Distinguished writers of this period are: Naum Veqilharxhi, Sami Frashëri, Pashko Vasa, Jeronim de Rada, Gavril Dara the Younger, Zef Serembe, Naim Frashëri, Dora d'Istria, Andon Zako Çajupi, Ndre Mjeda, Luigj Gurakuqi, Filip Shiroka, Mihal Grameno, Risto Siliqi, Aleksander Stavre Drenova, etc.[8]

Modern period


The main direction taken by the Albanian literature between the two World Wars was realism, but it also bore remnants of romanticism.

Gjergj Fishta (1871–1940), wrote a poem of national epos breadth The Highland Lute (Lahuta e malësisë) in 17.000 verses, in the spirit of Albanian historical and legendary epos, depicting the struggles of Northern highlanders against Slav onslaughts. With this work he remains the greatest epical poet of Albanians. A Franciscan priest, erudite and a member of the Italian Academy, Gjergj Fishta is a multifaceted personality of Albanian culture: epical and lyrical poet, publicist and satirist, dramatist and translator, active participant in the Albanian cultural and political life between the two Wars. His major work, The Highland Lute (1937, english edition 2005), is a reflection of the Albanian life and mentality, a poetical mosaic of historic and legendary exploits, traditions and customs of the highlands, a live fresco of the history of an old people, which places on its center the type of Albanian carved in the calvary of his life along the stream of centuries which had been savage to him. Fishta’s poem is distinguished by its vast linguistic wealth, is a receptacle for the richness of the popular speech of the highlands, the live and infinite phraseology and the diversity of clear syntax constructions, which give vitality and strength to the poetic expression. The poetical collections Mrizi i Zanave (The Fairies’ Mead) with patriotic verse and Vallja e Parrizit (Paris’s Dance) with verses of a religious spirit, represent Fishta as a refined lyrical poet, while his other works Anzat e Parnasit (Parnassus' Anises) and Gomari i Babatasit (Babatas' Donkey) represent him as an unrepeatable satirical poet. In the field of drama, Juda Makabe and Ifigjenia n’ Aulli may be mentioned along his tragedies with biblical and mythological themes.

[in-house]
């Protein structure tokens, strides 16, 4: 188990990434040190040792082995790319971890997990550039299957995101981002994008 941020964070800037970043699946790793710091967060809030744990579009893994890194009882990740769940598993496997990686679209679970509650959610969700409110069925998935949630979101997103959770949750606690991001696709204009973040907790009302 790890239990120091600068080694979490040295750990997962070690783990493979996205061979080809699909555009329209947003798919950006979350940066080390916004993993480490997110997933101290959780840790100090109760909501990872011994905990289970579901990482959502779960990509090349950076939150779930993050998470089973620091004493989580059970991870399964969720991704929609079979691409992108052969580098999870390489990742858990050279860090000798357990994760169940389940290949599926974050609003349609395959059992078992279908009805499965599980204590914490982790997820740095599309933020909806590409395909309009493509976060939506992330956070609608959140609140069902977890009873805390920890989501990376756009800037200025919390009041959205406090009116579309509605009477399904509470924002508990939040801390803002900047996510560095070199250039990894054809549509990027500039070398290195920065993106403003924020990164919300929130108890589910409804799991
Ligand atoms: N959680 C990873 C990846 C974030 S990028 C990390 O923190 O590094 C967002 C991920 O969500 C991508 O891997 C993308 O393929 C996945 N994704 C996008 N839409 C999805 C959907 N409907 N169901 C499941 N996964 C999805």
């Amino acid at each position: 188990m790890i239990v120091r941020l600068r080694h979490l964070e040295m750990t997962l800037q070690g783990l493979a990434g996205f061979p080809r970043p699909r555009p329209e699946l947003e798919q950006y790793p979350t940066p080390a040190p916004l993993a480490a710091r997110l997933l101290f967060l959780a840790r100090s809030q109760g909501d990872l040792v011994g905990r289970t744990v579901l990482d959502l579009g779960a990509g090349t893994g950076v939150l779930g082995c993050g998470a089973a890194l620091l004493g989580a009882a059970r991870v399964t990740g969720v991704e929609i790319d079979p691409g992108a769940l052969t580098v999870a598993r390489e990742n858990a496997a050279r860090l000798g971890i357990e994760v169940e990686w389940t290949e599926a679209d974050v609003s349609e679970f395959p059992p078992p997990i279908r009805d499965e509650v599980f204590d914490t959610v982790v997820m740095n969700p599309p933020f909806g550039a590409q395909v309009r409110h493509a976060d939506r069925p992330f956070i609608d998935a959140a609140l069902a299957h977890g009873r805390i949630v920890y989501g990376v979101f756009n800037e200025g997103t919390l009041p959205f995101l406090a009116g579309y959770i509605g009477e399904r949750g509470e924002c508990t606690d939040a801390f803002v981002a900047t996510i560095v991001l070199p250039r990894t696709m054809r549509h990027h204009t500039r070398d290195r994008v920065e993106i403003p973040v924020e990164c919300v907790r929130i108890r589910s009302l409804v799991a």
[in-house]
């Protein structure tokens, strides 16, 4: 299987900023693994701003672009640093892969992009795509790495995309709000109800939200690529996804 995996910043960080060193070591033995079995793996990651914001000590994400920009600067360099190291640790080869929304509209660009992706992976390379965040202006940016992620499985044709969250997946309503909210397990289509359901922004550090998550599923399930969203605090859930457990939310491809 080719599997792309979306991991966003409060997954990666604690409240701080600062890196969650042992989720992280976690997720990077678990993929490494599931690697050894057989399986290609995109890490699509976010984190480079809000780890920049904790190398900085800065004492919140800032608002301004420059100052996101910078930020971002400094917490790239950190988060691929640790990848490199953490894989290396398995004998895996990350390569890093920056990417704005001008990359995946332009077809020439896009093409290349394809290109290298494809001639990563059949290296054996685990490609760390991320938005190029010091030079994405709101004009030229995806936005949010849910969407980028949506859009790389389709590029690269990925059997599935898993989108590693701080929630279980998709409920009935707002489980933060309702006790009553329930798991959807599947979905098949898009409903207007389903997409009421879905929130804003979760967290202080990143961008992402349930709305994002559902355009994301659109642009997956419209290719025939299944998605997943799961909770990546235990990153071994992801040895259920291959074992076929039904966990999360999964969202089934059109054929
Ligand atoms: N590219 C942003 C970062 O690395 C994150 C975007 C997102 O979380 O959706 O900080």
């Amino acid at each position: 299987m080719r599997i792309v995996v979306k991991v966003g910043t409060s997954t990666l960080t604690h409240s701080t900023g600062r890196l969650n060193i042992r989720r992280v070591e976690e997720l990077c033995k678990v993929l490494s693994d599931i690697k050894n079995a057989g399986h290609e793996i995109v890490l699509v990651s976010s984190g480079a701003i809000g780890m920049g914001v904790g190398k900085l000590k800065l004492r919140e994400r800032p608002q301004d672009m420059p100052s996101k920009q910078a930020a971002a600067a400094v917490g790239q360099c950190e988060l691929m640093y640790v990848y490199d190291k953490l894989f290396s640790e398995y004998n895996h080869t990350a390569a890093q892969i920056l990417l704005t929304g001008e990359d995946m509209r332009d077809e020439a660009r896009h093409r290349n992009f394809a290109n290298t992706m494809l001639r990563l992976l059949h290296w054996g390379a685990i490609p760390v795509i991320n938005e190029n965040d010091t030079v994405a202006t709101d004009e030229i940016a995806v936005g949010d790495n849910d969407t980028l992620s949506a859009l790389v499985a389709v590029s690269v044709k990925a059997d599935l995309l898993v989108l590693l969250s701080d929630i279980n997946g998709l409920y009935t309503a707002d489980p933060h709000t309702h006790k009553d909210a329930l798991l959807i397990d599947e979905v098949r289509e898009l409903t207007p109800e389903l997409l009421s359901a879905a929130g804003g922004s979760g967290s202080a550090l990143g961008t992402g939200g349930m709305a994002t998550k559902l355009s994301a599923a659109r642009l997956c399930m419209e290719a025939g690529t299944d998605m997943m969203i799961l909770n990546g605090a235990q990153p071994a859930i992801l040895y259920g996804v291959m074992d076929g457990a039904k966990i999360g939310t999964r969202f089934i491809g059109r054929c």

The typical representative of realism was Millosh Gjergj Nikolla, Migjeni (1913–1938). His poetry Free Verse (Vargjet e lira,1936; English,2015), and prose are permeated by a severe social realism on the misery and tragic position of the individual in the society of the time. The characters of his works are people from the lowest strata of Albanian society. Some of Migjeni’s stories are novels in miniature; their themes represent the conflict of the individual with institutions and the patriarchal and conservative morality. The rebellious nature of Migjeni’s talent broke the traditionalism of Albanian poetry and prose by bringing a new style and forms in poetry and narrative. He is one of the greatest reformers of Albanian literature, the first great modern Albanian writer.

Lasgush Poradeci (1899–1987), a poetical talent of a different nature, a brilliant lyrical poet, wrote soft and warm poetry, but with a deep thinking and a charming musicality Vallja e yjeve (The Dance of Stars), 1933, Ylli i zemrës (The Star of Heart), 1937.

Fan Stilian Noli (1882–1965) F.S. Noli is one of the most versatile figures—he was a distinguished poet, historian, dramatist, aesthete and musicologist, publicist, translator and master of the Albanian language. With his poetry, non-fiction, scientific and religious prose, as well as with his translations, Noli has played a fundamental role in the development of the modern Albanian. His introductions to his own translations of world literature made him Albania’s foremost literary critic of the inter-war period. He wrote the plays The Awakening and Israelites and Philistines and in 1947 he published in English the study Beethoven and the French Revolution.

Albanian literature between the two Wars did not lack manifestations of sentimentalism (Foqion Postoli, Mihal Grameno) and of belated classicism, especially in drama (Et'hem Haxhiademi). Manifestations of the modern trends, impressionism, Symbolism, etc. were isolated phenomena in the works of some writers (Migjeni, Poradeci, and Asdreni), that did not succeed in forming a school. Deep changes were seen in the system of genres; prose (Migjeni, F. S. Noli, Faik Konitza, Ernest Koliqi, Mitrush Kuteli, etc.) drama and satire (Gjergj Fishta, Kristo Floqi) developed parallel to poetry. Ernest Koliqi wrote subtle prose, full of coloring from his town of Shkodër, (Tregtar flamujsh, (Trader of Flags), 1935. Mitrush Kuteli is a magician of the Albanian language, the writer that cultivated the folk style of narration into a charming prose, Net shqiptare (Albanian Nights) 1938; Ago Jakupi 1943; Kapllan aga i Shaban Shpatës (Kapllan Aga of Shaban Shpata), 1944.